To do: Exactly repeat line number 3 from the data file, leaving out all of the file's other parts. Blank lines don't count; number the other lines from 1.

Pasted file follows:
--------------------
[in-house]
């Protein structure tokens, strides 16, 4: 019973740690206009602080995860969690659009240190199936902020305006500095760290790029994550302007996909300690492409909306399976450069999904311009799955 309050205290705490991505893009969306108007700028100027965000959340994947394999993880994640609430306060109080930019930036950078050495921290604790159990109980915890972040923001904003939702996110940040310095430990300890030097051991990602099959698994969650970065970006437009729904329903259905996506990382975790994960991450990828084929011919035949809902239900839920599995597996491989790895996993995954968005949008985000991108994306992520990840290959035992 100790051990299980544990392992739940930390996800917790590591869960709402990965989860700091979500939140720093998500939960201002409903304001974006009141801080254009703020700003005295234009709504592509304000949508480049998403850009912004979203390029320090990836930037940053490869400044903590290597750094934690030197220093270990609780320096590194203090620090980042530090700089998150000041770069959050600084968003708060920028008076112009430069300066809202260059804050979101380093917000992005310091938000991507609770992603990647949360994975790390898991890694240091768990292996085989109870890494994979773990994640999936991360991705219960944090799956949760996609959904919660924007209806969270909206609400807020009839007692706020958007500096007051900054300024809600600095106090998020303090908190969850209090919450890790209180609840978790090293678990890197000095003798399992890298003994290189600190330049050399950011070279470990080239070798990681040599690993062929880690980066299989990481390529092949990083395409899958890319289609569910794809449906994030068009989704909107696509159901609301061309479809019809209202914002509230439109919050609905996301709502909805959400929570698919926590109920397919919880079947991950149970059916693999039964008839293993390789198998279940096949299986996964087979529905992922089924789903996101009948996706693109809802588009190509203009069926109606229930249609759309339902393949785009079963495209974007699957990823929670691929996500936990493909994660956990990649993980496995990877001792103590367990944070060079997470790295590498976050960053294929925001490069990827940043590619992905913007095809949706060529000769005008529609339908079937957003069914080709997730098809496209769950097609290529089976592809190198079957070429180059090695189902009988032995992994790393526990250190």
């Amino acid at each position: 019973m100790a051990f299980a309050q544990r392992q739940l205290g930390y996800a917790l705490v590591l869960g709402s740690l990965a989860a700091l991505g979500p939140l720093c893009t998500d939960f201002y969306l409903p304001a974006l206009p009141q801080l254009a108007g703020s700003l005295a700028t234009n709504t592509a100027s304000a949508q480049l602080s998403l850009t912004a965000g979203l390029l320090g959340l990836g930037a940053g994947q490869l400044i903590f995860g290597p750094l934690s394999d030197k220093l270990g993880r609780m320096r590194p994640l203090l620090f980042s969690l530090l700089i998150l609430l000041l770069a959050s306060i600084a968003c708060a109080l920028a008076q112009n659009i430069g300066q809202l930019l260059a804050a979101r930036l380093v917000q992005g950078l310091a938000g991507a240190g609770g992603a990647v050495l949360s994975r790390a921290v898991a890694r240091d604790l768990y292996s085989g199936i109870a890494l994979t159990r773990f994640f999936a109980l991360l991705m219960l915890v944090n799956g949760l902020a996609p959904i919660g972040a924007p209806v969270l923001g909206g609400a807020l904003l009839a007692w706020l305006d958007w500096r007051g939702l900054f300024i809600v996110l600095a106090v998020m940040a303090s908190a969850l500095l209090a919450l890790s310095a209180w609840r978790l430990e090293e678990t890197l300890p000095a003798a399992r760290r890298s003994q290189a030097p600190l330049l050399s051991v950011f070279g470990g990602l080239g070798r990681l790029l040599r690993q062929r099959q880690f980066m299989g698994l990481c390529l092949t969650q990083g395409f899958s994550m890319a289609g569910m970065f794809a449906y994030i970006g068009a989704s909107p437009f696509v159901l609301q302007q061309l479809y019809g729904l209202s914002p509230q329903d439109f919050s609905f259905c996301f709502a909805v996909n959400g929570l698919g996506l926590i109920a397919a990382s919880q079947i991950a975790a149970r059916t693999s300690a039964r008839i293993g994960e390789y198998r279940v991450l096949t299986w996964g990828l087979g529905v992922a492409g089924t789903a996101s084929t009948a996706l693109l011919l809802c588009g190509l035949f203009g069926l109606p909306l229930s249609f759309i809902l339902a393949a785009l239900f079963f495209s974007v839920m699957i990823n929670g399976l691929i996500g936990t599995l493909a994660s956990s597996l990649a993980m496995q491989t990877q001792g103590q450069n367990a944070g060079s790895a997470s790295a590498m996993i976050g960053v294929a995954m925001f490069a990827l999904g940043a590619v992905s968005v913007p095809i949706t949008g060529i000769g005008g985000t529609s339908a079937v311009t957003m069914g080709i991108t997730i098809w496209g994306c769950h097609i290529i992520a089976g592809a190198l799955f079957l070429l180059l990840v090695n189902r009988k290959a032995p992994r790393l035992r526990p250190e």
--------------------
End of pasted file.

């Amino acid at each position: 019973m100790a051990f299980a309050q544990r392992q739940l205290g930390y996800a917790l705490v590591l869960g709402s740690l990965a989860a700091l991505g979500p939140l720093c893009t998500d939960f201002y969306l409903p304001a974006l206009p009141q801080l254009a108007g703020s700003l005295a700028t234009n709504t592509a100027s304000a949508q480049l602080s998403l850009t912004a965000g979203l390029l320090g959340l990836g930037a940053g994947q490869l400044i903590f995860g290597p750094l934690s394999d030197k220093l270990g993880r609780m320096r590194p994640l203090l620090f980042s969690l530090l700089i998150l609430l000041l770069a959050s306060i600084a968003c708060a109080l920028a008076q112009n659009i430069g300066q809202l930019l260059a804050a979101r930036l380093v917000q992005g950078l310091a938000g991507a240190g609770g992603a990647v050495l949360s994975r790390a921290v898991a890694r240091d604790l768990y292996s085989g199936i109870a890494l994979t159990r773990f994640f999936a109980l991360l991705m219960l915890v944090n799956g949760l902020a996609p959904i919660g972040a924007p209806v969270l923001g909206g609400a807020l904003l009839a007692w706020l305006d958007w500096r007051g939702l900054f300024i809600v996110l600095a106090v998020m940040a303090s908190a969850l500095l209090a919450l890790s310095a209180w609840r978790l430990e090293e678990t890197l300890p000095a003798a399992r760290r890298s003994q290189a030097p600190l330049l050399s051991v950011f070279g470990g990602l080239g070798r990681l790029l040599r690993q062929r099959q880690f980066m299989g698994l990481c390529l092949t969650q990083g395409f899958s994550m890319a289609g569910m970065f794809a449906y994030i970006g068009a989704s909107p437009f696509v159901l609301q302007q061309l479809y019809g729904l209202s914002p509230q329903d439109f919050s609905f259905c996301f709502a909805v996909n959400g929570l698919g996506l926590i109920a397919a990382s919880q079947i991950a975790a149970r059916t693999s300690a039964r008839i293993g994960e390789y198998r279940v991450l096949t299986w996964g990828l087979g529905v992922a492409g089924t789903a996101s084929t009948a996706l693109l011919l809802c588009g190509l035949f203009g069926l109606p909306l229930s249609f759309i809902l339902a393949a785009l239900f079963f495209s974007v839920m699957i990823n929670g399976l691929i996500g936990t599995l493909a994660s956990s597996l990649a993980m496995q491989t990877q001792g103590q450069n367990a944070g060079s790895a997470s790295a590498m996993i976050g960053v294929a995954m925001f490069a990827l999904g940043a590619v992905s968005v913007p095809i949706t949008g060529i000769g005008g985000t529609s339908a079937v311009t957003m069914g080709i991108t997730i098809w496209g994306c769950h097609i290529i992520a089976g592809a190198l799955f079957l070429l180059l990840v090695n189902r009988k290959a032995p992994r790393l035992r526990p250190e």